My friends rallied around me, dragging me out to baby groups, and I loved every minute. They gave me a reason to dressed for the day, to actually leave the house! My friends and those classes were my lifeline and helped me face the difficult decisions I had to make. I was faced with the decision that I was going to have to leave the home I had created for my Son to grow up in, as I couldn’t afford to cover the bills alone while on Maternity leave.

Covid-19

In the background of all this, Covid-19 was spreading around the world. We didn’t know the impact it would have on our lives then, how drastically our lives would change. We were told if we had symptoms, we all know what they are by now, we were to isolate. At the beginning of March, my family took ill. I bit into a lemon and couldn’t taste it. Chase did a ‘poonami’, and I couldn’t smell it. We had to isolate.

2 weeks later, the Prime Minister went on TV and announced the national lockdown.

From day 1, lockdown was tough. I was cut off from the friends and groups who had been my saviours. I formed a bubble with my sister so I could look after her children while she worked. Looking after a 4-month-old baby and 2 kids under 4 was hard work, and at the same time Chase was poorly. After calling the health visitor every single day for two weeks, leaving voice mail after voice mail I finally got an answer. Chase was eventually diagnosed with a dairy allergy, so we gave him the specially prescribed milk, went completely dairy free for a month. But nothing got better. Chase was losing weight and now under the 50th percentile, but weigh ins had stopped, and so he was monitored. I was weighing him on the scales on the bathroom floor. Eventually after much arguing, the GP referred us to a Paediatrician who prescribed a drug to fix the severe gastro reflux issue my son had. It took 5 months, but he is finally doing better. 5 months of anxiety. 5 months of heartache. 5 months of my little baby suffering.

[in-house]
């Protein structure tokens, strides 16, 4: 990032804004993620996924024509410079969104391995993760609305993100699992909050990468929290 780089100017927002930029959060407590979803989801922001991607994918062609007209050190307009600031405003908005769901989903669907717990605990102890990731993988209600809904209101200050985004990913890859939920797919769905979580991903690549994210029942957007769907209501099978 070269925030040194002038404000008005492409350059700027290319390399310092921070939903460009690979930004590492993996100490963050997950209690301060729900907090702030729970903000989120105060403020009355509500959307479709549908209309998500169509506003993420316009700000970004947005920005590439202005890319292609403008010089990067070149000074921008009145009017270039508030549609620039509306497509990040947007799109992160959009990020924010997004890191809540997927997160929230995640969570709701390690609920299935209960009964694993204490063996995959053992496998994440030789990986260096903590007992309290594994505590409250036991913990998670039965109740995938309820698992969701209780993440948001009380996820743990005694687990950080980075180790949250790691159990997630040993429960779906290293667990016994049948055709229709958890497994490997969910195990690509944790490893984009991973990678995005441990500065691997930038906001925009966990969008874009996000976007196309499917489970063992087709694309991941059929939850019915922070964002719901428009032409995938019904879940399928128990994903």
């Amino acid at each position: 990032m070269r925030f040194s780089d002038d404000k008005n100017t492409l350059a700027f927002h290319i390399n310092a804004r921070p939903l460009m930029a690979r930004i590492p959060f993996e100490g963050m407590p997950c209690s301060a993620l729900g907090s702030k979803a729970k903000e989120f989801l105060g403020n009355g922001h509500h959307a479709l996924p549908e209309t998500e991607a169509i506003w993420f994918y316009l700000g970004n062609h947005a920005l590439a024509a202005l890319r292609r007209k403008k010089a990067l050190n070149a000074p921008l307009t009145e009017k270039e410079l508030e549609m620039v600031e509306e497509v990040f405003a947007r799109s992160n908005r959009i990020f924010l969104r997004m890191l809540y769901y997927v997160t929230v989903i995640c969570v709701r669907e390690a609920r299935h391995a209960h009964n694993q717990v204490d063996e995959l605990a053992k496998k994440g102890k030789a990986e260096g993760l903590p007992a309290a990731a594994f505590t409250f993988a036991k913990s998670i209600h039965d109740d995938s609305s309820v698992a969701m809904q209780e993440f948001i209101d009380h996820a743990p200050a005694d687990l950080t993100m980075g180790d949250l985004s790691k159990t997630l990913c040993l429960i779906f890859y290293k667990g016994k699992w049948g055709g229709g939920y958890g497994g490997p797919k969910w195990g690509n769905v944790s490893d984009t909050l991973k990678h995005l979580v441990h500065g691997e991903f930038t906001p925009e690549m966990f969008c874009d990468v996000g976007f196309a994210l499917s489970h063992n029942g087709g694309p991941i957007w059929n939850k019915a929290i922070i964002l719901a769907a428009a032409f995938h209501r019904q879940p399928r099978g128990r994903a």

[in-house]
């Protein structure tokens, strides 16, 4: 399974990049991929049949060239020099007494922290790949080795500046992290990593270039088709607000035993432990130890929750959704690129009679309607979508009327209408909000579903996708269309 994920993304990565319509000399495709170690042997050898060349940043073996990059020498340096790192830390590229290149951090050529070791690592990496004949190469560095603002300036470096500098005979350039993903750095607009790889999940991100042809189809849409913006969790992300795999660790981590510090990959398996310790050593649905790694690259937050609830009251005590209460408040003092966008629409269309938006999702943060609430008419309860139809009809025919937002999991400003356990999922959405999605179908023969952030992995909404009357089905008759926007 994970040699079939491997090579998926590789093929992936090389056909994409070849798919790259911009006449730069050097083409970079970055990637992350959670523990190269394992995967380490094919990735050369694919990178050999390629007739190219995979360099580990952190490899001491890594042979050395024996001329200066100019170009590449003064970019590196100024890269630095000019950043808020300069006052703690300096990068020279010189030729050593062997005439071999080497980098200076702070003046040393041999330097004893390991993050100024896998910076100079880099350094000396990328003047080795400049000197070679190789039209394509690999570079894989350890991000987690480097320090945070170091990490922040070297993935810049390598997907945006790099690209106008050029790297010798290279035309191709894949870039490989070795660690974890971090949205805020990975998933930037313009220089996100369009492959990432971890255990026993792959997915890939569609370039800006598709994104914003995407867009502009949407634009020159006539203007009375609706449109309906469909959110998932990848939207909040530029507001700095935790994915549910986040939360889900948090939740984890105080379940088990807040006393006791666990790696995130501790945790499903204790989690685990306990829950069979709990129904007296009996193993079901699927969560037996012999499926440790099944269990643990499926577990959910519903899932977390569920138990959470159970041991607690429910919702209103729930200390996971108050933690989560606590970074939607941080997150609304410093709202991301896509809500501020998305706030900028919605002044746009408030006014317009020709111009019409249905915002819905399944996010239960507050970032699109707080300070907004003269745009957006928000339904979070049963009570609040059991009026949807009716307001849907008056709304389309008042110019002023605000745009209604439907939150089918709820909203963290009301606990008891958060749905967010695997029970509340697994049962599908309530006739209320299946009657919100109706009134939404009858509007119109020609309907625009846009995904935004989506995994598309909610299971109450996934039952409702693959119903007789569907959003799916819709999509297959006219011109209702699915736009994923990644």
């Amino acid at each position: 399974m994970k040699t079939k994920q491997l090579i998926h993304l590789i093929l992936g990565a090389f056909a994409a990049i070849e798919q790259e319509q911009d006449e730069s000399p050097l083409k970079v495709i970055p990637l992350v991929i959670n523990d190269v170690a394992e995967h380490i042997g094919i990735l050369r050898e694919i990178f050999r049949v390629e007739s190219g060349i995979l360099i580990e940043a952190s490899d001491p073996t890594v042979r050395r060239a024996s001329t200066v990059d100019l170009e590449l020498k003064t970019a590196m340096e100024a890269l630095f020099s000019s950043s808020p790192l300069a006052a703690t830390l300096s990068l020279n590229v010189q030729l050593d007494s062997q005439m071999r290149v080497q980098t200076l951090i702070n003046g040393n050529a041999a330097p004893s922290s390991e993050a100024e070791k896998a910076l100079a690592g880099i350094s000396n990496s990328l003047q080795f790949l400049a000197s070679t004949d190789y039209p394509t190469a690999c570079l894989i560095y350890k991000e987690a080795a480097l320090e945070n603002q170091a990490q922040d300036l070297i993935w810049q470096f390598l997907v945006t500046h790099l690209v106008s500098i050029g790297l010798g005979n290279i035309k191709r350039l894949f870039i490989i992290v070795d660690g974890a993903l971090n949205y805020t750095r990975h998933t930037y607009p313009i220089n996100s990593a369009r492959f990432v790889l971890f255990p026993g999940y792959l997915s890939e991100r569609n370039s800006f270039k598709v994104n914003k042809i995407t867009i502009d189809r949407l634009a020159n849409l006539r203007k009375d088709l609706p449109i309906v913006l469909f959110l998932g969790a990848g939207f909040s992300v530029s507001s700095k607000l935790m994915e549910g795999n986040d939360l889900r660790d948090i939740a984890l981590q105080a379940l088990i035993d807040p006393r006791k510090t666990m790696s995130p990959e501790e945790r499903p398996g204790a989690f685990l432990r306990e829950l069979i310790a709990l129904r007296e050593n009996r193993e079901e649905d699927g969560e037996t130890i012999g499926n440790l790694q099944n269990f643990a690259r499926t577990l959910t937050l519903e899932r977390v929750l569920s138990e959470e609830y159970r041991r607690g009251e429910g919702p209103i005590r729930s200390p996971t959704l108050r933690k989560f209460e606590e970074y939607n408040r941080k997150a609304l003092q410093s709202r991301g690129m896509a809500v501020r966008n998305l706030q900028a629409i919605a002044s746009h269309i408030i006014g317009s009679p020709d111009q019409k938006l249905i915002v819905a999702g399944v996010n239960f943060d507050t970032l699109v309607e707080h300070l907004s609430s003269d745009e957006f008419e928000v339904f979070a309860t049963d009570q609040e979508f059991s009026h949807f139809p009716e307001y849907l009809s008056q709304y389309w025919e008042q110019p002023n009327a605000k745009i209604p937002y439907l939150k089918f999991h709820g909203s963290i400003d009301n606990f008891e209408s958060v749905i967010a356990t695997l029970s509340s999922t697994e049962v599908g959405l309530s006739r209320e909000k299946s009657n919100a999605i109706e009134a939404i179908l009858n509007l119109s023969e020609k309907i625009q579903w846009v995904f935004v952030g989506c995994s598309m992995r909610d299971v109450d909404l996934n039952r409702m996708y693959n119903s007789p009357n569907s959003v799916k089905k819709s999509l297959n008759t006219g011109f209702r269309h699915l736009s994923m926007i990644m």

Lockdown was one of the hardest things I have ever done. But I survived, by the tips of my fingers I survived. I’m proud of myself for that.

As lockdown progressed, it became apparent that childcare for Chase would be an issue if I returned to work as plans. Due to the rules around providing 8 weeks’ notice to return to work, after weeks of sleepless nights (not because of the baby this time!) and a lot of contemplation, I made the decision to extend my Maternity leave.

The Maternity Petition

I became involved in the Maternity Petition campaign and met the amazing ladies who have formed this group. A small group of women, who without which I would have been lost. This campaign has kept me busy, giving me something to focus on, improving other women’s lives as well as my own. We were incredibly disappointed by the Government’s response. To reject nearly all the recommendations made by the House of Commons Petitions Committee seems astounding to me. To reject the pain and suffering that new parents up and down this country are facing. On Monday 5th October, the campaign will be debated in Westminster Hall. Let’s hope they see sense and put in the support that is so desperately needed.

Covid-19 has affected the entire world. It seems the Government has chosen to ignore the implications on some groups. 3 million excluded from financial support packages. Children left with no education, footballers fighting to ensure they are fed. Women giving birth alone, finding out about miscarriages alone. New parents facing their ‘new normal’ alone and unsupported.

Something needs to be done. It’s already too late for some.